On March 15, 2014, former University of Colorado student Austin Wilkerson offered to take care of a woman who drank too much while celebrating St. Patrick’s Day. That was really nice of him, until he raped her while she was unconscious.

In a university pre-trial examination, Wilkerson fully admitted that he was “pissed off” at the “fucking bitch” because she had repeatedly turned down his advances while she was awake and able to do so. Even worse, the woman was rude and “wasn’t giving much of a response” while Austin violated her unconscious body. So what did Austin do? He masturbated onto her stomach as she slept.

As usual, when time for the trial rolled around, Austin had a whole new recollection of the event (Brock Turner, anyone?) and told a completely different story. When Austin took the stand, he was adamant that the woman was not drunk at all. In fact, according to Wilkerson, she “engaged passionately” and even made “pleasure sounds.” He testified that they had a “fun, sexy, consensual sexual encounter” even though months earlier he actually called her a “fucking bitch” who rebuffed his advances while she was conscious.

Which story is it, Austin? I’m confused. Oh, wait. You’re doing that thing where you lie to get out of trouble.

Wilkerson’s victim stood in court and asked the judge to “have as much mercy for the rapist as he did for me that night.” Caryn Datz, the attorney for the victim, told the judge that Austin Wilkerson felt a sense of entitlement. “He felt entitled to rape her, he felt entitled to get away with it, and he felt entitled to lie on the stand about it,” she said.

District Judge Patrick Butler seemed to agree with Datz. However, he “struggled with whether or not to put Wilkerson in prison.” Butler went on to say that he wondered what kind of treatment Wilkerson would get in prison. He explained, “I don’t know that there is any great result for anybody. Mr. Wilkerson deserves to be punished, but I think we all need to find out whether he truly can or cannot be rehabilitated.”

Can the victim be rehabilitated? What about the way the victim was treated? What about the fact that someone actually pretended to care about her wellbeing but raped her instead? Does that matter at all?

Isn’t that what prison is for? Punishment and rehabilitation? Judge Butler, you sat and listened to a victim ask you to punish her rapist - someone who committed a horrific act against her - and here you are, worried about how the perpetrator is going to handle prison. Perhaps the question you should ask is this: How is the victim going to handle the rest of her life knowing that she was violated and her assailant didn’t get the punishment he deserved?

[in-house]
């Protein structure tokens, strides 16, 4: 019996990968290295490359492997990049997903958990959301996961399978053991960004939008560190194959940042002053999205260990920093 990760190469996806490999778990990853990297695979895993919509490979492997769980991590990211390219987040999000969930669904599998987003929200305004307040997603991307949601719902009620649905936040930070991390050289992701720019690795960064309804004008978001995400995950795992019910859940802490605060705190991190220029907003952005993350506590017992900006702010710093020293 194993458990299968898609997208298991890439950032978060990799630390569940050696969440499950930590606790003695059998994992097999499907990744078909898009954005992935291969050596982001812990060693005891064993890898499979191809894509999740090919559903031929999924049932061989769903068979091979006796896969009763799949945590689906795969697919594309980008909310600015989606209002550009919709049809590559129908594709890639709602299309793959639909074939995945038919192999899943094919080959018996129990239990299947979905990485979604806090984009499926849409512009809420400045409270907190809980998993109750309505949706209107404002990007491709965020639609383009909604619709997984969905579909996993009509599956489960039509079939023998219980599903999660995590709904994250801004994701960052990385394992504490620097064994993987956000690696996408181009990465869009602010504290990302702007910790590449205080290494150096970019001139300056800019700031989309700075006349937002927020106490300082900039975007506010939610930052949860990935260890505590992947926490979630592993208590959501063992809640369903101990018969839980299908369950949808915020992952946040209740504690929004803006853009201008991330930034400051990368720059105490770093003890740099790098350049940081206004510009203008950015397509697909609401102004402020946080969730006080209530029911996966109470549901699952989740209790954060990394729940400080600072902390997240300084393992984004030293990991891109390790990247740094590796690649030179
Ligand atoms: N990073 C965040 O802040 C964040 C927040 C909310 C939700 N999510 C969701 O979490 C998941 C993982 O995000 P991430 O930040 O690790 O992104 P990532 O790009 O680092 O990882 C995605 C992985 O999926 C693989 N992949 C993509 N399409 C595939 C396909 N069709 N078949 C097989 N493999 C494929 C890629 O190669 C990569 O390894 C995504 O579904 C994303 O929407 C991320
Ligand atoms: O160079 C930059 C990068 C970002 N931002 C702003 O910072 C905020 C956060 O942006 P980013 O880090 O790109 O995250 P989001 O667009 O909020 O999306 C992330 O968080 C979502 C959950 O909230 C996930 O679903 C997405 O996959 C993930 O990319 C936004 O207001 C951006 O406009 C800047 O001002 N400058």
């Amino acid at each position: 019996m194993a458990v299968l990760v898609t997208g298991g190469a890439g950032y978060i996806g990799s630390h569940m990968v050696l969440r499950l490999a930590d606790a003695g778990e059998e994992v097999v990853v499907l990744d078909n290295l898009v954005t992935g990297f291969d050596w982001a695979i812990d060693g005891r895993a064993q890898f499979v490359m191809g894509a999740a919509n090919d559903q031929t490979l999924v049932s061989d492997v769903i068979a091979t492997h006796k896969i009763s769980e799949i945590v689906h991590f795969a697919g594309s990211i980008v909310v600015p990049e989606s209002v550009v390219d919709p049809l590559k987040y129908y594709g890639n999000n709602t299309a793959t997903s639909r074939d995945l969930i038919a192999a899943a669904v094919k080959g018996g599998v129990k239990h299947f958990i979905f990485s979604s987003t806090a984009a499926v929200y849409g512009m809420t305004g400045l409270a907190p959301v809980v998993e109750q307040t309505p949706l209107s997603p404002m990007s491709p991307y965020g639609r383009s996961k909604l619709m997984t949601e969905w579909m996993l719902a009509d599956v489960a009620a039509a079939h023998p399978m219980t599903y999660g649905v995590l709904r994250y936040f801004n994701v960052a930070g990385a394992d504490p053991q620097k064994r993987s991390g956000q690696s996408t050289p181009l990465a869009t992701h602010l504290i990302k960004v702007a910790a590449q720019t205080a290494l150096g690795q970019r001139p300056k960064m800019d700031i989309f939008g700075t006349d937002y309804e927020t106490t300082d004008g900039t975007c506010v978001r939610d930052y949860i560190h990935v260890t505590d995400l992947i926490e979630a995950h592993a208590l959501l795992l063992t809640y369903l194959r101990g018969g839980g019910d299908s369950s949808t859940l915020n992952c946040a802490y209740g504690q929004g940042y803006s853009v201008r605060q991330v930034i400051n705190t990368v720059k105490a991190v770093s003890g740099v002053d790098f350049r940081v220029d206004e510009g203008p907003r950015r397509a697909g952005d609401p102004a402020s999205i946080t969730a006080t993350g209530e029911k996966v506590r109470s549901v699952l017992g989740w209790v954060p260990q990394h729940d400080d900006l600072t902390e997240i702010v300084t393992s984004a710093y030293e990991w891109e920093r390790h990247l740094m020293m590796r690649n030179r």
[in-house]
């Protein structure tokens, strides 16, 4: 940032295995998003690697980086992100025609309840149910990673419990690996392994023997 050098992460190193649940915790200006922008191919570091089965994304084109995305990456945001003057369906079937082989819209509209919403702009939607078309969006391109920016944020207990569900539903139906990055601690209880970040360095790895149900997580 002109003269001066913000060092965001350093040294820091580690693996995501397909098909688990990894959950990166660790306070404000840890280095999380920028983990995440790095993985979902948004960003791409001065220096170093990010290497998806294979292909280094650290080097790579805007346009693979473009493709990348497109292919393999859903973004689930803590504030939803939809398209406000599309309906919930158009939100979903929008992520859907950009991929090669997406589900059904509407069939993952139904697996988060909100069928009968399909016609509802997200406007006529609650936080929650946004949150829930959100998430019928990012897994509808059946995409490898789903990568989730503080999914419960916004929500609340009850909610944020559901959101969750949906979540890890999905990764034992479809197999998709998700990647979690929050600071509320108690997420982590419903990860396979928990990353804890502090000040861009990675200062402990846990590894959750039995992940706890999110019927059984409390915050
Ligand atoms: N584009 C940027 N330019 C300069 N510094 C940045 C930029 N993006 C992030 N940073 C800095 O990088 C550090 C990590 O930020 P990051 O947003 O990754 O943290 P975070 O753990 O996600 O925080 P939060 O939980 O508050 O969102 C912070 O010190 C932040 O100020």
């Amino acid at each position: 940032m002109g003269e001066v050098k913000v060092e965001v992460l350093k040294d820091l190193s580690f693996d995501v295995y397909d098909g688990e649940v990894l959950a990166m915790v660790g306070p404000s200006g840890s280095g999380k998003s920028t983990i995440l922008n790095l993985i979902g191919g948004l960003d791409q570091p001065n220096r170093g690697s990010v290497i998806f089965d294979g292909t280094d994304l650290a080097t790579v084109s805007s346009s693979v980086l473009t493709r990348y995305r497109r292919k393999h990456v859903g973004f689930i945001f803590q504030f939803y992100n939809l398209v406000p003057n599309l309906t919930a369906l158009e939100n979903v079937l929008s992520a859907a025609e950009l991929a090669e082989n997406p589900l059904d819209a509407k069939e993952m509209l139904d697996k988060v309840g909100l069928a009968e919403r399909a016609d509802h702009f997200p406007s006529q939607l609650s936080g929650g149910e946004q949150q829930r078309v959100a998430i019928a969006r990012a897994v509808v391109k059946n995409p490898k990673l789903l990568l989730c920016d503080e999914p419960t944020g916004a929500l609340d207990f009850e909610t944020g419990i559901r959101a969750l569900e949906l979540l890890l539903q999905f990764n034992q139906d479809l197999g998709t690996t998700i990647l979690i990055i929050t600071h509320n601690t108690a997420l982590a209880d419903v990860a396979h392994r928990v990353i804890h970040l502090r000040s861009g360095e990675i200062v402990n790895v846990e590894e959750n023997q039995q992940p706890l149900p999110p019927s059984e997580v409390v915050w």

In court, the victim stated that her life was ruined socially, psychologically, academically, and financially. Mr. Wilkerson also gave a statement in court in which he admitted that he had indeed sexually assaulted the victim. He apologized before the judge; however, that apology was made after the victim had left the courtroom.

So where is the problem? Where is the confusion? Rape is a crime. Austin Wilkerson fully admits that he did rape the victim. However, the judge sentenced him to only 20 years of probation and two years of work release jail time. That means that Wilkerson is allowed to leave jail to go to school and work.


Much like the Brock Turner case, multiple people wrote letters on behalf of Austin Wilkerson. Those letters included statements such as:

"The most traumatic incident that Austin has faced is this sexual assault case."
"We urge you to consider this young man's life and his future in your sentencing."
"I think he is a young man that will go far in this world if not defined by this one incident.” 

The victim was a young woman who thought she would also go far. Although she most certainly has the potential to do so, let’s re-word the above statements to show the impact that Austin Wilkerson has (not had) on her life:

"The most traumatic incident that the victim has faced is this sexual assault case."
 "We urge you to consider this young woman's life and her future healing in your sentencing."
 "I think she is a young woman that will go far in this world if she can get closure regarding her rape.”

See, it’s not about you, Austin. It’s not about Austin, Judge Butler. It’s about a person - a human being - who was raped and treated like a piece of garbage by someone who said he was going to take care of her. He did not take care of her. And you, Judge Butler, did not take care of her. You took care of Austin Wilkerson. You took care of a rapist.

Who is going to take care of the victim?